Who would have thought that wine caves would be a topic of discussion at the Democratic presidential debate?
It was a fundraiser for presidential candidate Pete Buttigieg, hosted by Craig and Kathryn Hall, owners of Hall Wines. The event was held in the wine cave, decorated with 1,500 Swarovski crystals, and where $900 bottles of wine were served. Certainly, an event that is exclusively for those with deep pockets.
|Beautiful and extravagant Halls wine cave|
His critics decry that billionaires in wine caves should not pick the next president of the United States. So I thought, let's talk about wine caves in this post.
Let's be clear, I LOVE WINE CAVES!
|Bottles in an old wine cave|
Just as bibliophiles love libraries, oenophiles love wine caves. I love seeking out wine caves in my travel. Some are old and musty, storing each wine bottle in cobwebs, mold, and history. Others are sparkling clean and high-tech, with an opulent display of carefully curated bottles and barrels. But each wine cave is a treasure trove, and I am one equal opportunity oenophile.
The origin of wine caves dates back thousands of years during the time of the Roman Empire. The Romans stored their wines in catacombs. They discovered that the subterranean structure would protect the wine from temperature variation and provide the perfect humidity for cellaring.
After the fall of the Roman Empire, these underground tunnels continued to persist. In many parts of France, they were used primarily for cellaring wine. However, these wine caves were not immune from political activities of their times as well.
Wine Cave for the Resistance
One of the most fascinating wine caves that I've visited belongs to Maison Joseph Drouhin. The subterranean cellar in Beaune was so old that you can see herringbone-style stonework on some of the walls. This indicates the presence of Romans. Other walls were added on over time, including facades built during the Nazi regime to hide the French Resistance activists and treasured wines.
|Drouhin wine cave herringbone-style stonework from the Roman era|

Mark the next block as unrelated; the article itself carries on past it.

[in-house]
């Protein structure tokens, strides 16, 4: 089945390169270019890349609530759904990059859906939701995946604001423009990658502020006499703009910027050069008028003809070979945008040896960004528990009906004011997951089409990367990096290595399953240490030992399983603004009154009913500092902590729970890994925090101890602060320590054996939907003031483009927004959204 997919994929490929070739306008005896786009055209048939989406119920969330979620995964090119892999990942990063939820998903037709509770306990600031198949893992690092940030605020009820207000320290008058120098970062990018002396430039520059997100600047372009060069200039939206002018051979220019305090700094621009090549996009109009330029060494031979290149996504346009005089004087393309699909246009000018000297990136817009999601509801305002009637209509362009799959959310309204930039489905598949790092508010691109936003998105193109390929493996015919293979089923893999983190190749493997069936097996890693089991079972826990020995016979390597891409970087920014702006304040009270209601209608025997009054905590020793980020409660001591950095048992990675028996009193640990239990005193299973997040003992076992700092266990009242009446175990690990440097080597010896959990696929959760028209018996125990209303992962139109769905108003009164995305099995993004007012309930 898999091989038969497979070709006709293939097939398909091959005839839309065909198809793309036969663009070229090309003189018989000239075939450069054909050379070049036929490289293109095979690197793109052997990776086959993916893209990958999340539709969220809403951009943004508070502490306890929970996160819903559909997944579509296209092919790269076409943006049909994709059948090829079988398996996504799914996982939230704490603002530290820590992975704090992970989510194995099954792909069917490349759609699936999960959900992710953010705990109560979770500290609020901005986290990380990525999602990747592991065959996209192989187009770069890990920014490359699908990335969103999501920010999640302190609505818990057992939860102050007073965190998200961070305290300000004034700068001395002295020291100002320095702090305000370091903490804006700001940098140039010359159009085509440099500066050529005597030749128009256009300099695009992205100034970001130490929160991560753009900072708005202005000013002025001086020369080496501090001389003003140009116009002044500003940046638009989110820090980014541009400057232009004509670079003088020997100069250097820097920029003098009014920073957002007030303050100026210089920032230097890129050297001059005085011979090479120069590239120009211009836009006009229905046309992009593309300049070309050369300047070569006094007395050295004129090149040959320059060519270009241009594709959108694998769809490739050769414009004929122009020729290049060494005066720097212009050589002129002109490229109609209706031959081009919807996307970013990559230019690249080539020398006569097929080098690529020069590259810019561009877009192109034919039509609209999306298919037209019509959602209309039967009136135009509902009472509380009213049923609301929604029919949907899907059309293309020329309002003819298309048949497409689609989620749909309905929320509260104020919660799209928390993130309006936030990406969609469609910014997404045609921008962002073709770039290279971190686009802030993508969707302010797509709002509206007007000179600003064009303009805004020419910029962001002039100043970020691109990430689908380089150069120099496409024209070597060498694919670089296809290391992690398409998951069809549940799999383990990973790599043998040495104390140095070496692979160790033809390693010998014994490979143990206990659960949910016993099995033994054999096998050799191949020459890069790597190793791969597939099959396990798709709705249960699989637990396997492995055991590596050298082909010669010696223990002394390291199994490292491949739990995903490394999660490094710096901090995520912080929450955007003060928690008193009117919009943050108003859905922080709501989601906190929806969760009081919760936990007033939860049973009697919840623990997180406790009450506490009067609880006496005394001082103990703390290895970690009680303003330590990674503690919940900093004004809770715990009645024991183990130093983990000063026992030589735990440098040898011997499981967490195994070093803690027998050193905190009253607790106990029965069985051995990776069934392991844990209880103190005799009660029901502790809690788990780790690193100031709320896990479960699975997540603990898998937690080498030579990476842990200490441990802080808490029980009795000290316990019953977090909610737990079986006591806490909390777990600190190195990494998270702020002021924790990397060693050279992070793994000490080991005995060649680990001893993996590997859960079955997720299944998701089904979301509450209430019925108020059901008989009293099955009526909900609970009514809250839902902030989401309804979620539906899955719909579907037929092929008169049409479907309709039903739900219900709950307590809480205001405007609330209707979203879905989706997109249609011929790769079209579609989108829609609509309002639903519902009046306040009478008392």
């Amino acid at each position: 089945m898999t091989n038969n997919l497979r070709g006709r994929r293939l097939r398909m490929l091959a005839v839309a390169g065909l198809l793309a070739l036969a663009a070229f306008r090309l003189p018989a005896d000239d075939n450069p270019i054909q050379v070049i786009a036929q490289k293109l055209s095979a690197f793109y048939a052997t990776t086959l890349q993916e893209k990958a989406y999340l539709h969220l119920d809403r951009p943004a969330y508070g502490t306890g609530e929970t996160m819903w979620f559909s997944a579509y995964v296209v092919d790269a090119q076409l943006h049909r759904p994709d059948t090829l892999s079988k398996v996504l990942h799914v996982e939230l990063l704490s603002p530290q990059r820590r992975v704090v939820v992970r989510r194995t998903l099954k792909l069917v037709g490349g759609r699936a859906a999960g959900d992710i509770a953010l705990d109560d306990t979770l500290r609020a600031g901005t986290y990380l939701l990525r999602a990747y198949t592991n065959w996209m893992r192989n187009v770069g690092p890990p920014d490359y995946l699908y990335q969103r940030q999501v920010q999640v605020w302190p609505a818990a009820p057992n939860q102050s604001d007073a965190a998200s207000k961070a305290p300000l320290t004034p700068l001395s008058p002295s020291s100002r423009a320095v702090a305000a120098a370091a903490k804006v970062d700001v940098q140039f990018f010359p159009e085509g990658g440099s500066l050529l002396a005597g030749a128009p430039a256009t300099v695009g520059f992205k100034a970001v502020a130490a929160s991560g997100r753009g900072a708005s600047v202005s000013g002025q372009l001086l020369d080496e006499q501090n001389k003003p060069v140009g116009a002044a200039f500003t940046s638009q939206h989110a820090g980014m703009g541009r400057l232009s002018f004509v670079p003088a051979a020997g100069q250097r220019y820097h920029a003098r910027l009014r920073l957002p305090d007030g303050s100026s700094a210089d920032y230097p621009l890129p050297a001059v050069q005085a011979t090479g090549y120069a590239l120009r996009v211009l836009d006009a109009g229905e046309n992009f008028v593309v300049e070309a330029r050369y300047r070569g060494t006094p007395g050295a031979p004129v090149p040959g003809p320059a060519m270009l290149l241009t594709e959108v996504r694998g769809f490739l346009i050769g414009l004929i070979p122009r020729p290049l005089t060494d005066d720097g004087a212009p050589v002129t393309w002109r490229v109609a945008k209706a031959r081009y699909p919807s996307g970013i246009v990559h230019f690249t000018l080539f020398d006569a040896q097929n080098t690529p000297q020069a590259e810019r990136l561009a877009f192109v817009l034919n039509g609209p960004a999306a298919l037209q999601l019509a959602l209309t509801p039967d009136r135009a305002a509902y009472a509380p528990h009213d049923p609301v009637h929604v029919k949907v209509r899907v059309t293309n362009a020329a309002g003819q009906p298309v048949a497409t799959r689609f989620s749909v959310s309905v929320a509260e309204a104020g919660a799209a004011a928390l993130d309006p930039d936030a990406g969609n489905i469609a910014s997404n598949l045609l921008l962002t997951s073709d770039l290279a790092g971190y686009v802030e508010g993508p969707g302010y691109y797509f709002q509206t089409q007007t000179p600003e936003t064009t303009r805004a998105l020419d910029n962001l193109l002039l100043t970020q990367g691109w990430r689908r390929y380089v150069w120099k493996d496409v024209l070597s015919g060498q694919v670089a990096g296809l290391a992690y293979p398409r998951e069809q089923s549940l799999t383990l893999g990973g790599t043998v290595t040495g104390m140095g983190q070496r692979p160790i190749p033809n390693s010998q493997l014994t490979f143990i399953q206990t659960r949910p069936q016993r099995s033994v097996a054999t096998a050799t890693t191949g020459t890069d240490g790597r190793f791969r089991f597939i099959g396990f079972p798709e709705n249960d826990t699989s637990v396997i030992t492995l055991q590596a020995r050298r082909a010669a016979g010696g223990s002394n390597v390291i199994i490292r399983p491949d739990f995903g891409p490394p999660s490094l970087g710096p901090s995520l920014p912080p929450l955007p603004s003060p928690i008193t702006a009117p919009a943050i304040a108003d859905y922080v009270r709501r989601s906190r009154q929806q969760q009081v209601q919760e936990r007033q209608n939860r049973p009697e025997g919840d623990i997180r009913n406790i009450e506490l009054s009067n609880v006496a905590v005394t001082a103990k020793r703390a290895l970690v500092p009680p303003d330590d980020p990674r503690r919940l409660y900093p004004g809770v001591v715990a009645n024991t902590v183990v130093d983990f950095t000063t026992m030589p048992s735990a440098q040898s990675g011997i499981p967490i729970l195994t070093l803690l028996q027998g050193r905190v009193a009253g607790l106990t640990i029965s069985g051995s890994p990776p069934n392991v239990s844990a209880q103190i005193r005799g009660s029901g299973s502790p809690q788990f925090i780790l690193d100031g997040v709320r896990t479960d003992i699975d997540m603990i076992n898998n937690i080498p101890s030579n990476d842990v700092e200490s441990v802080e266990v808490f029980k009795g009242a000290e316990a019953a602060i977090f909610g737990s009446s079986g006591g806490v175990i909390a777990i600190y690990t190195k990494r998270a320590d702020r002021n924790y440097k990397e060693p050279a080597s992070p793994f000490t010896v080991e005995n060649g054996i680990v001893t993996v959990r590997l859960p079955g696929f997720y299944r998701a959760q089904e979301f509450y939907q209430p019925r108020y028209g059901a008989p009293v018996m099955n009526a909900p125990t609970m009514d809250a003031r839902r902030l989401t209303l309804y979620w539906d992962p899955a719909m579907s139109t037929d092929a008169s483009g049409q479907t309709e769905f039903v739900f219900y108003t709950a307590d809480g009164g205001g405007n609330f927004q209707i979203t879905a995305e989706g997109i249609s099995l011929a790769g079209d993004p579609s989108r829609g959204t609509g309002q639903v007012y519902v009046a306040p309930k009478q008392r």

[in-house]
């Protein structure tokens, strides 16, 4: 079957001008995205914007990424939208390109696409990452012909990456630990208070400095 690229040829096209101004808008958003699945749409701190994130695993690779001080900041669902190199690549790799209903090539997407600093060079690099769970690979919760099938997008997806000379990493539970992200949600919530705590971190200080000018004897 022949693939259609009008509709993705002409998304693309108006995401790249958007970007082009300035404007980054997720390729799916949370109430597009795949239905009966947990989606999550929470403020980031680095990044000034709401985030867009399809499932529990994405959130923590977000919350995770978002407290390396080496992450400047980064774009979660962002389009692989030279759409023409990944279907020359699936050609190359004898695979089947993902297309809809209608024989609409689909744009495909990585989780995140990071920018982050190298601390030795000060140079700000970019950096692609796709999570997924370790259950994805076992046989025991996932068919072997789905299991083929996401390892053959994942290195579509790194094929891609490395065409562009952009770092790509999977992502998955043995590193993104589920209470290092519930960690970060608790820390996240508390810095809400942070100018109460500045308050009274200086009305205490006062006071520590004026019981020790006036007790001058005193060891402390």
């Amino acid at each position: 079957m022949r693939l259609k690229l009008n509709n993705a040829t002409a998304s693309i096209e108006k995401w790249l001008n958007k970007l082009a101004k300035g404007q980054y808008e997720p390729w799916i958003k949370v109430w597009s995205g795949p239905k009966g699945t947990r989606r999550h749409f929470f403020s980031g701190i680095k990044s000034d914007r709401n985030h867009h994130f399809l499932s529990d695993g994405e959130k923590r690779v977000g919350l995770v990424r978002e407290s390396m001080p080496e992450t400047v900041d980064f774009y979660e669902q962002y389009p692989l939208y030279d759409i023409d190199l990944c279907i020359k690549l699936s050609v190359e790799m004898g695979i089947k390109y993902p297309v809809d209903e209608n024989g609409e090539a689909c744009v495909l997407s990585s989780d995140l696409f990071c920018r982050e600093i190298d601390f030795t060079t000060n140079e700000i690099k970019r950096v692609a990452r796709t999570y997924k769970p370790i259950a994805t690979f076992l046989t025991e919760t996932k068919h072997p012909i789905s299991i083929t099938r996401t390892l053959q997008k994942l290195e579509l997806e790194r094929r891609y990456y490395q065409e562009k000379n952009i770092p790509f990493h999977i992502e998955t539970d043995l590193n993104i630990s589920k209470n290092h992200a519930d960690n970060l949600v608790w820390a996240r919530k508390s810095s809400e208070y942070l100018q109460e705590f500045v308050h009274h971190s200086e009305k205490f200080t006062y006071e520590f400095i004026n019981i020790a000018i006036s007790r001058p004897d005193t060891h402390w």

In the book, Wine and War: The Battle for France's Greatest Treasure
by Don and Petie Kladstrup, you will read about how Maurice Drouhin served in the French Resistance from his cellar. In fact, French winegrowers played a big role in fighting the Nazi regime from the intricate labyrinth of wine caves.
Wine Cave for the Ritzy
Moving 200 miles northeast from Beaune is Épernay, the capital of Champagne. Under the streets of Épernay are over 60 miles of the underground caves storing millions of bottles of sparkling wine. I visited the wine cave of Möet et Chandon, the famous Champagne house that is associated with luxury name brands Louis Vuitton and Hennessy.
|Riddling rack in Möet wine cave|
Möet et Chandon is all about opulence and extravagance. Founded in 1742 by Claude Möet, the high-end winery focused its clientele on nobles and aristocrats. In fact, Claude's grandson, Jean Rémy, went to military school with Napoleon Bonaparte. The alignment with the powerful emperor continued for many years. Today, deep in the Möet wine caves, you will see a big barrel of port that was gifted by Napoleon himself. You can't get tighter than that.
|Napoleon's Gift of Port|
As you can see, the relationship between wine caves and politics did not begin in Napa Valley's Rutherford Hall Winery. It is a fair question to ask whether a candidate is able to rise above lobbyists and donors to do what is best and right for his or her country. Is the wine cave fundraising event so incriminating? Because sometimes there is a Maurice Drouhin in the wine cave. Other times there is a Napoleon Bonaparte. You be the judge.